Tourists In Edinburgh

Posted on

Pretty much ever since I moved to Edinburgh I’ve been wanting to go on a guided tour in the Old Town, but just never quite made it. We did go on one of those ghost tours in the underground vaults when I was still living in London and only visiting, but we had to interrupt the tour as I thought I was going to faint due to lack of oxygen (and perhaps my hangover had something to do with it too…)

However, last Saturday I told Matthew that we’re going on a free 2,5 hour tour of Edinburgh (I might’ve left out the 2,5 h part though haha). The tour isn’t really free though as you are expected to tip the guide who isn’t getting paid for the whole thing – they make that very clear. But the guide and the tour were excellent, so didn’t mind doing that at all. Sandemans is the company running the free tours as well as other tours if you’re interested!


I was determined to take as many photos as possible, which almost caused us to lose the rest of the group on several occasions…And as I wanted to focus on what the guide was saying too the quality of the photos suffered…This is our group (I got the photo off Sandemans Facebook page) – can you find us? 🙂


Bet you can’t guess how many floors the City Chambers building has…The correct answer is 12(!)


The artist who was working on this statue felt he wasn’t being paid enough – and when he didn’t receive more money he put pigs ears on the horse.


This is the Mercat Cross where public announcements have been announced for centuries – and still is. When baby George was born they announced it here as well. However, when baby Charlotte was born they didn’t….


I don’t know how it’s possible that I’ve lived in Scotland for 2,5 years without knowing that Scotland’s national animal is a unicorn?! This is at the top of the Mercat Cross – and I’m pretty sure I would never have noticed it if I hadn’t attended a guided tour!


Parliament square. Matthew decided to dress up as a turtle.


St Giles Cathedral is pretty amazing as you can see. It’s not actually a cathedral as it doesn’t have a bishop – so High Kirk of Edinburgh is a better name for it. The guy on the horse is Charles II of Scotland.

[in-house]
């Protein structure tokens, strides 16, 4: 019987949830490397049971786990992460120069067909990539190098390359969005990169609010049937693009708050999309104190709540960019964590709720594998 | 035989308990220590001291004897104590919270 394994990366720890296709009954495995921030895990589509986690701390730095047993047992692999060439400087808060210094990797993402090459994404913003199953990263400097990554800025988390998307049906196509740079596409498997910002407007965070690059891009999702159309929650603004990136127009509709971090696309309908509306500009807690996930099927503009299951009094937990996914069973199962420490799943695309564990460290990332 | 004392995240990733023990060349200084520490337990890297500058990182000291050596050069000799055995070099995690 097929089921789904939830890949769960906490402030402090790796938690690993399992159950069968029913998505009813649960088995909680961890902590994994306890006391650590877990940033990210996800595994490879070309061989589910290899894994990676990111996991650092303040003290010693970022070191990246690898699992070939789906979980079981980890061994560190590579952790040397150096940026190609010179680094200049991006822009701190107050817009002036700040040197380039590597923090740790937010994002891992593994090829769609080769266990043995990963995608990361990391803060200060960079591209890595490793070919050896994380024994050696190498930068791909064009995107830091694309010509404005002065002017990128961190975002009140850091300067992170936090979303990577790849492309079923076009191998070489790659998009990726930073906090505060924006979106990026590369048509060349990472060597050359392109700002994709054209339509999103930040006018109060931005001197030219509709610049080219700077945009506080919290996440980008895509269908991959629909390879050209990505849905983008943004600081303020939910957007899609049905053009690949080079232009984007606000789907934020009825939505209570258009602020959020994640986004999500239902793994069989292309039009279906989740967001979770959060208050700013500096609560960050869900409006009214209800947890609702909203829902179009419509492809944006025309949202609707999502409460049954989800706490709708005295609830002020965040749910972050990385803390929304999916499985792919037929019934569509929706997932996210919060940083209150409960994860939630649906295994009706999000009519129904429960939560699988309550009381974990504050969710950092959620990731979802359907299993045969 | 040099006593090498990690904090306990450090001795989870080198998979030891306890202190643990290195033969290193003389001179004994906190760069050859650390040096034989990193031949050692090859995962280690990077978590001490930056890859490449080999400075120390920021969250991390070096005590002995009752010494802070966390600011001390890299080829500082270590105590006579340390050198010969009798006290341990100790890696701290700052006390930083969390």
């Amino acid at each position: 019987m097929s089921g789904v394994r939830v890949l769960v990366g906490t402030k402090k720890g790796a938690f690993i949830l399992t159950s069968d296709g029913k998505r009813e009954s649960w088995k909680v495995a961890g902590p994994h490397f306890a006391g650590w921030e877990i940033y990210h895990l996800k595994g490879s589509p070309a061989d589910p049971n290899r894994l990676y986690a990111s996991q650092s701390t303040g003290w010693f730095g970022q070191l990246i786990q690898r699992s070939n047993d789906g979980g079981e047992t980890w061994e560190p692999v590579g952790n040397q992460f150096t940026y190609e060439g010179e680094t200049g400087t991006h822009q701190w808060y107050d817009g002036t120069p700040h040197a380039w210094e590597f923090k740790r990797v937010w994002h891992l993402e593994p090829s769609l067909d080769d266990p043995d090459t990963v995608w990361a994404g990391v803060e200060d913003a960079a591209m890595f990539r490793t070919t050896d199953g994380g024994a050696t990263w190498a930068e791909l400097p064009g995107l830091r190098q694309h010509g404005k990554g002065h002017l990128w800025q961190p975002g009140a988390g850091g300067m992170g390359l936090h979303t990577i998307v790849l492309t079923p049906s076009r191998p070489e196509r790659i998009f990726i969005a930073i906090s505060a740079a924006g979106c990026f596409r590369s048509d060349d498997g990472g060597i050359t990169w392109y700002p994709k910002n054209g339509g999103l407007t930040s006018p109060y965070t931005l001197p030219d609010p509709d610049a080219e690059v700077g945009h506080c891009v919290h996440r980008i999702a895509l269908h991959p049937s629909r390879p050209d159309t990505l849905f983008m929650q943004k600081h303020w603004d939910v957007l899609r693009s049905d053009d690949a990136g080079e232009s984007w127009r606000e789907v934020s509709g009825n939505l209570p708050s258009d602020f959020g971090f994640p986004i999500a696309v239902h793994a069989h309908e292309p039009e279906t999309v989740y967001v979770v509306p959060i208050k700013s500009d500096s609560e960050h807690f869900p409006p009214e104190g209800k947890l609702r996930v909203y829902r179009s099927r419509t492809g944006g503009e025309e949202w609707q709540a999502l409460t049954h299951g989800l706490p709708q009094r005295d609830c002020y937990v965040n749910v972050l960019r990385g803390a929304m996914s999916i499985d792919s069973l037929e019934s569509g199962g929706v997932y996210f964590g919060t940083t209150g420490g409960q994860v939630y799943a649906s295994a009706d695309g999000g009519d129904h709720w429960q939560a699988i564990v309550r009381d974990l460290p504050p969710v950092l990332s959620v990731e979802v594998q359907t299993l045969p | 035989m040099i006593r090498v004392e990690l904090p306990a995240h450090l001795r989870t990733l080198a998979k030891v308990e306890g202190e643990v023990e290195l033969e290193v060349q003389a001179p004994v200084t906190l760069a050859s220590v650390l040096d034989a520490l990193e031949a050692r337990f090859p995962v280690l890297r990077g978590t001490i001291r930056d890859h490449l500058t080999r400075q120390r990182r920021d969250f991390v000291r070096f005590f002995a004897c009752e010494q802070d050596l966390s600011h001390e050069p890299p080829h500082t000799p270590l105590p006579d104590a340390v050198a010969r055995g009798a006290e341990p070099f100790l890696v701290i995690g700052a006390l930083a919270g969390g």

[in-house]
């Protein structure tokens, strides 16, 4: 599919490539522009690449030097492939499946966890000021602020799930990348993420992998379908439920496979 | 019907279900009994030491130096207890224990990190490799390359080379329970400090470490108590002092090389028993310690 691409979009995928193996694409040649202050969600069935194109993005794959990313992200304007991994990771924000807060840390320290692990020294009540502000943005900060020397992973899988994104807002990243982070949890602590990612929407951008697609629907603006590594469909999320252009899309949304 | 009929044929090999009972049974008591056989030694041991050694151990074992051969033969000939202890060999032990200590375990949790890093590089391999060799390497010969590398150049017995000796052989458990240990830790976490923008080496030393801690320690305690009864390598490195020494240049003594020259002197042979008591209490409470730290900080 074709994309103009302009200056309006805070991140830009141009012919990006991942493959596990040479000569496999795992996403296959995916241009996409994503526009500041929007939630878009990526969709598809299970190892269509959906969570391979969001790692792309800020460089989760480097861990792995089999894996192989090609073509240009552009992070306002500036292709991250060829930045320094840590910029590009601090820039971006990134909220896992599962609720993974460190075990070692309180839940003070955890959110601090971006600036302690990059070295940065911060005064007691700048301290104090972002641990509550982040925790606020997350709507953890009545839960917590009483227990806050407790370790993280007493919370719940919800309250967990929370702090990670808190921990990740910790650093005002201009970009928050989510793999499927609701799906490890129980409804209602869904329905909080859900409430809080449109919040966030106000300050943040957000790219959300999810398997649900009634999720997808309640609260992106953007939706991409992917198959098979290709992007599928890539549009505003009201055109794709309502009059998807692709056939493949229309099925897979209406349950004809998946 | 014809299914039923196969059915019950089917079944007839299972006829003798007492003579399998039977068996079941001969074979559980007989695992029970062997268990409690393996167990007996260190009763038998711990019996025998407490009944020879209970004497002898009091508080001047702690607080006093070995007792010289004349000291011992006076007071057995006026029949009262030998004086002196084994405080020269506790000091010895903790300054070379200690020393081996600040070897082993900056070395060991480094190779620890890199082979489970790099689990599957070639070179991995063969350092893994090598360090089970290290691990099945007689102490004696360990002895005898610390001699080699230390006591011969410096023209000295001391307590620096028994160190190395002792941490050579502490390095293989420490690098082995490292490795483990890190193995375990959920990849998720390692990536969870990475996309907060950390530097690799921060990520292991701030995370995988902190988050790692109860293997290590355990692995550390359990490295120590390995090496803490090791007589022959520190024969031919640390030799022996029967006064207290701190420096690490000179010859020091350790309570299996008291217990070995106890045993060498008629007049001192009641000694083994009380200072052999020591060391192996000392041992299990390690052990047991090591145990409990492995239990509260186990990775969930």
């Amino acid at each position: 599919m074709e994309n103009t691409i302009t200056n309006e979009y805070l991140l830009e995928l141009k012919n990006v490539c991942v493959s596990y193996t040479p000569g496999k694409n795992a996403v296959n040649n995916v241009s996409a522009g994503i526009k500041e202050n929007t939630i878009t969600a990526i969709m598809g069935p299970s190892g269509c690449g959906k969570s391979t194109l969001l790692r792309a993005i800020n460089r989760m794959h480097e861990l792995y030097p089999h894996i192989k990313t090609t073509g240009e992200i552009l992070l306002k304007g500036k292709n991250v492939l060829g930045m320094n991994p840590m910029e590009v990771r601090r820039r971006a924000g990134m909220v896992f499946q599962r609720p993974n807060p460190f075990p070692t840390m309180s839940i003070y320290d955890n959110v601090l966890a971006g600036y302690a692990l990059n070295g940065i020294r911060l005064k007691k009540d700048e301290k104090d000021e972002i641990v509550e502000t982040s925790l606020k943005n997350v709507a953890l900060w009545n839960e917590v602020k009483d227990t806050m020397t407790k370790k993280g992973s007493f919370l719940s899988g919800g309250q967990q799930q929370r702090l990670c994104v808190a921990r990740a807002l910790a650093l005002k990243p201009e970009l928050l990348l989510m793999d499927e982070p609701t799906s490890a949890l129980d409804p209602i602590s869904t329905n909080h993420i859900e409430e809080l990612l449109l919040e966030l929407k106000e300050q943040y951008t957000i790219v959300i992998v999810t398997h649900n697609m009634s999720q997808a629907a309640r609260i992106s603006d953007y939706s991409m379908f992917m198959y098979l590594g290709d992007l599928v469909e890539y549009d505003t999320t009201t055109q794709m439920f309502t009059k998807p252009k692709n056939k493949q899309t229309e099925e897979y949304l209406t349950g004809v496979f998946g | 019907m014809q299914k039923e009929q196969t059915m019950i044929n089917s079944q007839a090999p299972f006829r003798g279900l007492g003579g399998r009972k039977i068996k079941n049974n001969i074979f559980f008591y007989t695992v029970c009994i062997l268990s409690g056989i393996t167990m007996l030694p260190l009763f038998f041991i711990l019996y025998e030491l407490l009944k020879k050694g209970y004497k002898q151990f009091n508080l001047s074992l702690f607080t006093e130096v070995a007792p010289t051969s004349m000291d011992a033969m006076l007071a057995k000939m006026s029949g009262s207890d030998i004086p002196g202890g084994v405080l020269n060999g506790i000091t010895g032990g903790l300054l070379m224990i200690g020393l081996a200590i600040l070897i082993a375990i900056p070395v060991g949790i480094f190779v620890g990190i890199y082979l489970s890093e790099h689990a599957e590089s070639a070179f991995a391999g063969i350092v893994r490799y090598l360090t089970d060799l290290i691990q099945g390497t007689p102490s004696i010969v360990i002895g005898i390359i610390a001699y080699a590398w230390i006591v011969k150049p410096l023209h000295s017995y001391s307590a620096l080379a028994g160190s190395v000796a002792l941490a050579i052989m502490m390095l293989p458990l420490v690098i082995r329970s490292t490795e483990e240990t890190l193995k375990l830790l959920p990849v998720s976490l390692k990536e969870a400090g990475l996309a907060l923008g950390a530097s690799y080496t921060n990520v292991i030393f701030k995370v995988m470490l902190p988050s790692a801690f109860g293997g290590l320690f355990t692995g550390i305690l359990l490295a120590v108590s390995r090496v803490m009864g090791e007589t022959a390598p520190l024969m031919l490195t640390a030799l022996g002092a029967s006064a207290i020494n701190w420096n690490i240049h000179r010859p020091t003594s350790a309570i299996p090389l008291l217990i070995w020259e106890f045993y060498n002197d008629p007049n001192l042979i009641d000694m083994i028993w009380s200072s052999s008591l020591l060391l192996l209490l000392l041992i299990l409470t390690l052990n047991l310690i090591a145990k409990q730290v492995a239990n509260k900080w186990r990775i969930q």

Our South African guide who’s been guiding here in the Burgh for 5 years definitely knew his stuff.


We didn’t go inside, but will definitely do that next time I’m in the area!


It was freezing and stupidly neither Matthew nor I were dressed appropriately.


The Royal Mile connects Edinburgh Castle with Holyrood Palace at the bottom – the official residence of the Queen in Scotland.


So cold my nose was about to fall off – where is my Finnish sisu?!


This is David Hume on the Royal Mile – a Scottish philosopher, historian, economist, and essayist.


Another detail I haven’t noticed is the big toe that you’re supposed to rub for good luck. It’s quite ironic actually as Hume was a rationalist and didn’t believe in such nonsense…I didn’t touch the toe – mainly because it’s probably full of germs haha!


This is Gladstone’s Land, a 17th century high-tenement house (which means multi-occupancy building according to google) originally built in 1550. It’s been restored and furnished by the National Trust of Scotland, so you can actually visit the building. Will put that on my to do-list for sure!


If you’re after harris tweed, cashmere, knitwear or anything to do with kilts and tartans, Royal Mile is the place to come to!


This pretty Gothic building is called the Hub (nope, it’s not a church!) and hosts many shows during the Festival as well as weddings throughout the year.


And here we have the Castle from a more unusual angle. It’s built on volcanic rock that has been shaped by the ice age, leaving a tail behind which is now the Royal Mile.

Grassmarket area used to be were the poor lived, but now it’s a sought after area with lots of pubs and shops. The square was were a lot of hangings took place, and the names of many pubs there reflect this historical fact.


I hate to admit that during half-time a very cold Matthew managed to talk a very cold me into ditching the rest of the tour and go somewhere warm for a drink instead. We used the baby-card…Apparently the second half of the tour was more story-orientated, so at least we got 1,5 hours of pure history when attending the first half 🙂

Edinburgh is a city full of fascinating stories that I really haven’t “taken advantage of” before – which is a shame as I do think that your surroundings become so much more interesting when you know a little more about it. Think it’s finally time to pay Edinburgh Castle a visit too!

How well do you know the history of your own village/town/city?

x Nina x